If you’ve ever asked Google if you have a drinking problem, you’ve likely taken a quiz or two that may confirm or deny a problem. And with over 1 billion search engine results, it’s easy to get information overload.
Given the highly sensitive and personal nature of alcohol misuse and addiction, listening to the gut instinct may be a better approach. While a DUI, damaged relationships, and loss of a job are key indicators of a drinking problem, what about the less obvious nuances that make us question a relationship with alcohol?
These subtle indicators are generally less obvious to those around us and can make us question whether or not alcohol has become a problem. Perhaps feeling drained after a night of binge drinking has become more frequent or the local liquor store is a regular stop, and they know you by name and favorite flavor. Or maybe it’s something more troubling that makes you question your drinking habit. Your memory isn’t as good as it once was, your hands tremble, your stress builds, and you want a drink to make it stop.
Signs of a Drinking Problem
Alcohol addiction and misuse disorder are highly individual and there is no magic number of drinks or diagnostic test that can determine a problem with alcohol. However, certain features can emerge and show a drinking problem. These include:
- Drinking more to get the same effect
- Hiding a drinking habit
- Drinking alone
- Craving alcohol
- Feeling guilt or shame about alcohol
- Losing interest in once pleasurable activities
- Continued drinking when attempting to control or stop
- Feeling symptoms of alcohol withdrawal, such as anxiety, irritability, fatigue, or shakiness
Mental health providers use a set of diagnostic criteria for identifying Alcohol Use Disorder (AUD). Based on criteria over a 12-month period, they make a diagnosis ranging from mild, moderate, or severe AUD. The questions cover alcohol abuse and dependence with 2 to 3 “Yes” answers showing mild AUD, 4 to 5 “Yes” answers indicating moderate severity, and 6 or more “Yes” answers showing a severe case
When determining the severity of a drinking problem, people may hear questions such as, “In the past year, have you tried to cut down or stop drinking, but could not?” or “Over the past 12 months, have you continued drinking even though it caused depression, anxiety, or memory blackout(s)?” For a full listing of diagnostic questions, you can visit the National Institute on Alcohol Abuse and Alcoholism (NIH) website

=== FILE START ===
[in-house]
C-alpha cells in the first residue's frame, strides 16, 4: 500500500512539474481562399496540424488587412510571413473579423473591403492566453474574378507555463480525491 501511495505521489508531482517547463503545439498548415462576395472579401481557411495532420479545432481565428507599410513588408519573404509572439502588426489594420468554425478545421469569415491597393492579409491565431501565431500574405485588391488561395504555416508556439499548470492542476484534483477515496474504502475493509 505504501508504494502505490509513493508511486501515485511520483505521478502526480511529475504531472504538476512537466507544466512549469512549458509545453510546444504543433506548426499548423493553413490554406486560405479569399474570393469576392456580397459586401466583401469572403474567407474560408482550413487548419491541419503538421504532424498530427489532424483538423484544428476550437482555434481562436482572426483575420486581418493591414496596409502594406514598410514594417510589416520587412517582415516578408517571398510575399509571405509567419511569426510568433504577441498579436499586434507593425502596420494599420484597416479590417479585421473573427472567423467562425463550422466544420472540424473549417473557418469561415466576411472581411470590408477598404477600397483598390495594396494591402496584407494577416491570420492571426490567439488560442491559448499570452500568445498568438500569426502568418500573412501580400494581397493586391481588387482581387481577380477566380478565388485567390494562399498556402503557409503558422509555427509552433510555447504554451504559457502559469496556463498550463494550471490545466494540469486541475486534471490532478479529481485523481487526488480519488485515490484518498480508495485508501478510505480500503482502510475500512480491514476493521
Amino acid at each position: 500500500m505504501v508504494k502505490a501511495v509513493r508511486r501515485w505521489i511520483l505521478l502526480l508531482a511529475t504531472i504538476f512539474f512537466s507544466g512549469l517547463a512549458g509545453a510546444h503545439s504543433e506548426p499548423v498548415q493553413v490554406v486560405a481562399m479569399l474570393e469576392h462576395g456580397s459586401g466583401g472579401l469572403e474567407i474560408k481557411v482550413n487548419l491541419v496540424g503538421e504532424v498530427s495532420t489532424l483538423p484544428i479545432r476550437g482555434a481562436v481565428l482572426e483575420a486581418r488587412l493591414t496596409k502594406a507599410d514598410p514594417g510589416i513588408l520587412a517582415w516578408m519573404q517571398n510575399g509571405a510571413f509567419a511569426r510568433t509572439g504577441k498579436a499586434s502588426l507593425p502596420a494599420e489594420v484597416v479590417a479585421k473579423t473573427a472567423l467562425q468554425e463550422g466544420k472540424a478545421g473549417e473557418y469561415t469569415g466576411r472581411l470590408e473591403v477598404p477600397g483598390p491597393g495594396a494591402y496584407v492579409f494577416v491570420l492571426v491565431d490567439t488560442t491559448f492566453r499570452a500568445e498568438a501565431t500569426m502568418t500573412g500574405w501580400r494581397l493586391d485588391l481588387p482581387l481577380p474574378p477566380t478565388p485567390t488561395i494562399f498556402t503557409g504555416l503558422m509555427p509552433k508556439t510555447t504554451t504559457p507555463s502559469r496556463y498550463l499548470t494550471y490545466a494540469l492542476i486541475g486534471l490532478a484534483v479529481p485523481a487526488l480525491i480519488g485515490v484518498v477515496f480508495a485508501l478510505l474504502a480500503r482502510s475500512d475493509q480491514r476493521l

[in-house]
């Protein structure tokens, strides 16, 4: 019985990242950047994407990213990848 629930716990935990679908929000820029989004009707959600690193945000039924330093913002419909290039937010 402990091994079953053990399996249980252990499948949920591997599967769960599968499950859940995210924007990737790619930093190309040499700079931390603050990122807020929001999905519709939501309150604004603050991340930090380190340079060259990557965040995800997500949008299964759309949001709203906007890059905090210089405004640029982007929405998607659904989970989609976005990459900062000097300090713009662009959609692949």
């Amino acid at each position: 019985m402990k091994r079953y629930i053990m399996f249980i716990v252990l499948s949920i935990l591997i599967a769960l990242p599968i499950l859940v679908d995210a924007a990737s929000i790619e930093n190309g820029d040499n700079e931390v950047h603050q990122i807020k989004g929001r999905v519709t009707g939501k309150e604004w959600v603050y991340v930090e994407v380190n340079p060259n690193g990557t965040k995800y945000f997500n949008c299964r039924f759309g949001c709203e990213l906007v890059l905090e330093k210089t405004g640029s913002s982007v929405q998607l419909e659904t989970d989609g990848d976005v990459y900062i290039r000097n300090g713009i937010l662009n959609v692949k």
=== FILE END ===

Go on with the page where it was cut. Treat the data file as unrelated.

Alcohol Use Disorder Treatment
According to the NIH, AUD affects roughly 14.5 people ages 12 and older per year and an estimated 95,000 alcohol-related deaths annually. Alcohol related deaths rate #3 as a leading cause of death after tobacco and poor diet. Treatment is available for this chronic condition, and as we learn more about AUD, different modalities addressing the specific needs of those affected by AUD emerge.
Today, we can find many outpatient programs and community groups offering evidence-based treatment and support for men and women struggling with alcohol abuse and addiction. Long-term after care and sober living houses provide an additional safety net for those in recovery.
Pura Vida Outpatient Drug and Alcohol Treatment
If you feel your relationship with alcohol is disrupting your life and feel you may have a problem with drinking, learn about the outpatient alcohol treatment program at Pura Vida. With a flexible outpatient treatment program, you can continue working or going to school and return home each day.
Outpatient alcohol treatment is best for motivated people exiting an in-patient program, detoxed individuals, or those with mild-to-moderate withdrawal symptoms who need support and a structured daily routine. You can expect to meet 3 to 5 days per week, receive evidence-based treatment, and gain the tools needed for a life of sobriety.
Now is the time to stop questioning a drinking problem and take action. For a free, confidential screening and learn more about the outpatient rehab services, get in touch with Pura Vida online or by phone at (707) 879-8432. Pura Vida accepts many insurance coverage providers and offers flexible payment options and scholarship opportunities to help offset the cost of drug and/or alcohol treatment.